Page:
Morning Cup O' Joe

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eBook Trifecta

Calibre

Being the proud new owner of a Kindle book reader, I’ve recently rediscovered my love for reading (after switching wholesale to audiobooks, which I still listen to). Brian (a.k.a. seventyfourmanx), pointed me an eBook Trifecta:

  1. Calibre – eBook management software (for Linux, Mac OS X and Windows)
  2. Drinkmalk Stanza/Aldiko Catalog Site – A huge ebook resource
  3. Stanza – An eBook reader for iPhone/iPad/iPod Touch and Android users

With Stanza and Drinkmalk, you have access to a huge catalog of eBooks that you can download to your phone and then sync to your desktop. When I started this Kindle craze, I was a little worried about having to re-purchase all of my books in eBook format. So far, I’ve found what I needed at Drinkmalk. (As a disclaimer, I’m not encouraging you to pirate books. I already own physical copies of these books and am just looking to have them available digitally.) The Drinkmalk library is only accessible via Stanza. Luckily, Stanza has the ability to offload those books from your phone.

The main star of this post, though, is Calibre. Calibre handles translation of eBook formats and maintenance of your eBook library. Its main feature is the ability to translate eBook formats. In my own library, I had EPUB and PDF versions of books. I was able to translate those into the Kindle’s MOBI format and copy them to the Kindle all within the app.

You can also add metadata to your eBooks such as cover images, author, ratings, ISBN, etc. This comes in especially handy when you are browsing through the plethora of free eBook libraries such as:

Given all this, I already have a “stack” of books waiting to be read and re-read. This brings me much joy and happiness.

Thanks for the tips, Brian!

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July 21, 2010 Posted by | How-To, Linux, Mac, Software, Windows | , , , , , , , , , | 1 Comment

The Real Life Social Network

The Real Life Social Network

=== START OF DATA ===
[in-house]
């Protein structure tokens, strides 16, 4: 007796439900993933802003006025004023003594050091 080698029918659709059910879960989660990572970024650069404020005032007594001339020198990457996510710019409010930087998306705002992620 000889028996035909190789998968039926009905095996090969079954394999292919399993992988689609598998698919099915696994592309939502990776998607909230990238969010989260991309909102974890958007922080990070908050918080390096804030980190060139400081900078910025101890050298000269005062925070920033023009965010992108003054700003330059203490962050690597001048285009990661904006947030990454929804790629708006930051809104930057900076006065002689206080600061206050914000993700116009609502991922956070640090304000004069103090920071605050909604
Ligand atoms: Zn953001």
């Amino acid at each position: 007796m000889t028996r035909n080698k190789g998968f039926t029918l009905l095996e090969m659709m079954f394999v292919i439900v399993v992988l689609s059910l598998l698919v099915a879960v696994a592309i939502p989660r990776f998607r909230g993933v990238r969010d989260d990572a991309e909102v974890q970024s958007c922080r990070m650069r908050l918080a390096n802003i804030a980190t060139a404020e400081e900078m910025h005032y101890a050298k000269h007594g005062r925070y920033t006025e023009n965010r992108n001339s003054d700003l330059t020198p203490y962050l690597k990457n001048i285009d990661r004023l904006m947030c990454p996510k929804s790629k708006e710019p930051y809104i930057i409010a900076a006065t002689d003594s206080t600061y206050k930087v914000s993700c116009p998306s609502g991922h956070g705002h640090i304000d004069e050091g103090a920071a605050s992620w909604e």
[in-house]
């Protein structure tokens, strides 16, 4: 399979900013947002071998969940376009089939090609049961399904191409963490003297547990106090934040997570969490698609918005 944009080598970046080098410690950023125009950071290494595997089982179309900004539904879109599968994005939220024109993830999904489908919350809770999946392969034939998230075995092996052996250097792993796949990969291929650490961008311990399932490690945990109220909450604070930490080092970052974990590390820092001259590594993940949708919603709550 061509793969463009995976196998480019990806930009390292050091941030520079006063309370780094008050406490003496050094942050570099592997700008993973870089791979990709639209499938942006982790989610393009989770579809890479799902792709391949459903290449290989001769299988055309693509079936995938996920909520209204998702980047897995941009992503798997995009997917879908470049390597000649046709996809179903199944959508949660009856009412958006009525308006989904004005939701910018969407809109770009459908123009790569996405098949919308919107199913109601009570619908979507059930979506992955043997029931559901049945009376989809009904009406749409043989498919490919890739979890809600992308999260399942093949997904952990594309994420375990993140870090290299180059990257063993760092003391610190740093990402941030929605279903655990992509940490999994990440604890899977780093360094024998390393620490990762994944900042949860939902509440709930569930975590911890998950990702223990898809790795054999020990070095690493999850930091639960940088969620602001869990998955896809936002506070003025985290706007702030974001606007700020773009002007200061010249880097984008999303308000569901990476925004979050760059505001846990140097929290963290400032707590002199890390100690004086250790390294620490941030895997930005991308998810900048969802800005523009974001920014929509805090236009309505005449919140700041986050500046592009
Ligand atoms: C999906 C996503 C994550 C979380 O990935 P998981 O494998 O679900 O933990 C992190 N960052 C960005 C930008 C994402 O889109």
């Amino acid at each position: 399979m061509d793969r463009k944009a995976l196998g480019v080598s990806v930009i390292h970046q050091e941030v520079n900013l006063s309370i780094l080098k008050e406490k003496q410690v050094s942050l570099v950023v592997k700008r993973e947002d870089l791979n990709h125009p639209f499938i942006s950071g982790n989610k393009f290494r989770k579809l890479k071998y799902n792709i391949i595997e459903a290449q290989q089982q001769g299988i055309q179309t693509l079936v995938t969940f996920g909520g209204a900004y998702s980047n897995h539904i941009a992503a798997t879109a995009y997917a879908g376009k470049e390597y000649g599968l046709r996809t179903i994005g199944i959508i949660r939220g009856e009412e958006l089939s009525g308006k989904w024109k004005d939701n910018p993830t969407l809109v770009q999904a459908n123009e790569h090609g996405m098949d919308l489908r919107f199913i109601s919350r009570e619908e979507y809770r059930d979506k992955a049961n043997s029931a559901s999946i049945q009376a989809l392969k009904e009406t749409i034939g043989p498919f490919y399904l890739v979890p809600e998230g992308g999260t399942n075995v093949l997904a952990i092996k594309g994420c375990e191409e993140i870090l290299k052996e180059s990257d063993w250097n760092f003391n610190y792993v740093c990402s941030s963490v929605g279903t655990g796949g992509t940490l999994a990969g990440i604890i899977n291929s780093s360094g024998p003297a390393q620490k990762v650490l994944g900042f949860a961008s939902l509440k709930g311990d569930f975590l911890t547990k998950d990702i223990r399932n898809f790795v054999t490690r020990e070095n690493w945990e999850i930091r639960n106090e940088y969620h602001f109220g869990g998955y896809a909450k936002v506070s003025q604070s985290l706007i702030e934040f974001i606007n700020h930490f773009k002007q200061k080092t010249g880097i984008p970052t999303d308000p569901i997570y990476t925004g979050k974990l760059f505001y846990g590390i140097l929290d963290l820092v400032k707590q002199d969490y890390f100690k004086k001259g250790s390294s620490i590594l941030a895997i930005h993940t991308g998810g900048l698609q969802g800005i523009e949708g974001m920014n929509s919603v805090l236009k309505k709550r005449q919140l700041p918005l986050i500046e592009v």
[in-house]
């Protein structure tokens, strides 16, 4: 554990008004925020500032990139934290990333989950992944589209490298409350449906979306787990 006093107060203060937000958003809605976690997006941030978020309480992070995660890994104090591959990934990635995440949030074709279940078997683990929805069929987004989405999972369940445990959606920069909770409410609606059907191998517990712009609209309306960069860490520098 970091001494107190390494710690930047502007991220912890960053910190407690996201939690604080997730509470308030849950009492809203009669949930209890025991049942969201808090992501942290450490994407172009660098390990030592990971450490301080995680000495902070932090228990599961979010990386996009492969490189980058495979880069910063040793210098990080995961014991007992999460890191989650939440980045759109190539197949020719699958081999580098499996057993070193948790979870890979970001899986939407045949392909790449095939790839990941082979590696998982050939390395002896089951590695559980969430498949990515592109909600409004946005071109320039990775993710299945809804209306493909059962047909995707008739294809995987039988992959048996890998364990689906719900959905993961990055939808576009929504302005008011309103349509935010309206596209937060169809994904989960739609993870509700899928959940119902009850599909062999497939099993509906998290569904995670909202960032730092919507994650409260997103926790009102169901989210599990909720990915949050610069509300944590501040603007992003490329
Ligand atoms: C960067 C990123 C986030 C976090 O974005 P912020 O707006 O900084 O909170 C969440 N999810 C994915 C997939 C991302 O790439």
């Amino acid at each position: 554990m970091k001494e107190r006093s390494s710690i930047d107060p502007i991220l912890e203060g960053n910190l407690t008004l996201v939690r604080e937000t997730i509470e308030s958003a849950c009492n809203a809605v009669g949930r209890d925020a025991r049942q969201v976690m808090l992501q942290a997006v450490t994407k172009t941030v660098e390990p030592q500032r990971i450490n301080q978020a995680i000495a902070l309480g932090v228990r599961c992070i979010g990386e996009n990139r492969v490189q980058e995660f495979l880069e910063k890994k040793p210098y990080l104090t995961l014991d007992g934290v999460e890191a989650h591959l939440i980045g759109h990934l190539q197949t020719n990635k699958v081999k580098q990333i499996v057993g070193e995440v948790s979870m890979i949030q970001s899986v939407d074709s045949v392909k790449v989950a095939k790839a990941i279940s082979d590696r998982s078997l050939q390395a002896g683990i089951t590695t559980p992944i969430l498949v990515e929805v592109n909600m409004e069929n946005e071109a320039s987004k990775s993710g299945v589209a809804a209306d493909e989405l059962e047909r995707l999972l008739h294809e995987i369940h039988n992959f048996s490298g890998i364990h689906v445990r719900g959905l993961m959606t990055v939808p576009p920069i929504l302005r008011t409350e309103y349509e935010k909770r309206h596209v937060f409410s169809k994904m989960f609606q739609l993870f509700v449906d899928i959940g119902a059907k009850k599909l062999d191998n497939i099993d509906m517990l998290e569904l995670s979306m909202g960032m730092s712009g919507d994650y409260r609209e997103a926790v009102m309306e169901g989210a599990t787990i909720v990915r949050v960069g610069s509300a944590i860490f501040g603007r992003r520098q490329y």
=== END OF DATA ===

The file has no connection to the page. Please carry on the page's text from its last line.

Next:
The picture above sums up one of the issues of online social networks today: We have multiple social circles in our offline (read: real) lives, yet when we join a large social networking platform like Facebook, all those circles become one large circle. As wonderfully cute and adorable as my kids are, I know that only a small subset of my Facebook friends really care to see the photos and videos I post.

In the case study above, Debbie had no idea that the comments she posted on photos posted by her college friends who own a gay bar were viewable by the 10-year-old kids in her swimming class.

Another great analogy is the wedding reception. For any of you who’ve gone through the pain of coming up with a seating arrangement for a wedding reception, you’ll understand. Why is it painful? All of your disparate social circles will be in the same room. How do you group them? That situation, to a degree, is what a large social networking platform is: all of your friends from all circles in your life in a large room milling about with you on a pedestal using a bullhorn to make announcements about what is going on in your life.

If you have a moment, I highly suggest checking out this study that was done by the fine folks at Google on social networking. It approaches social networking from a user experience design perspective, but I think the points that are brought to light are beneficial to any user of an online social networking platform.

Nice find, Emilio!

via The Real Life Social Network v2

July 13, 2010 Posted by | General, Philosophy, Science and Technology | , , , , | Comments Off on The Real Life Social Network

Old Spice – Best. Commercial. Ever.

Best. Commercial. Ever.

Thanks for the tip, Brian!

July 7, 2010 Posted by | Humor, Television, Video | , | Comments Off on Old Spice – Best. Commercial. Ever.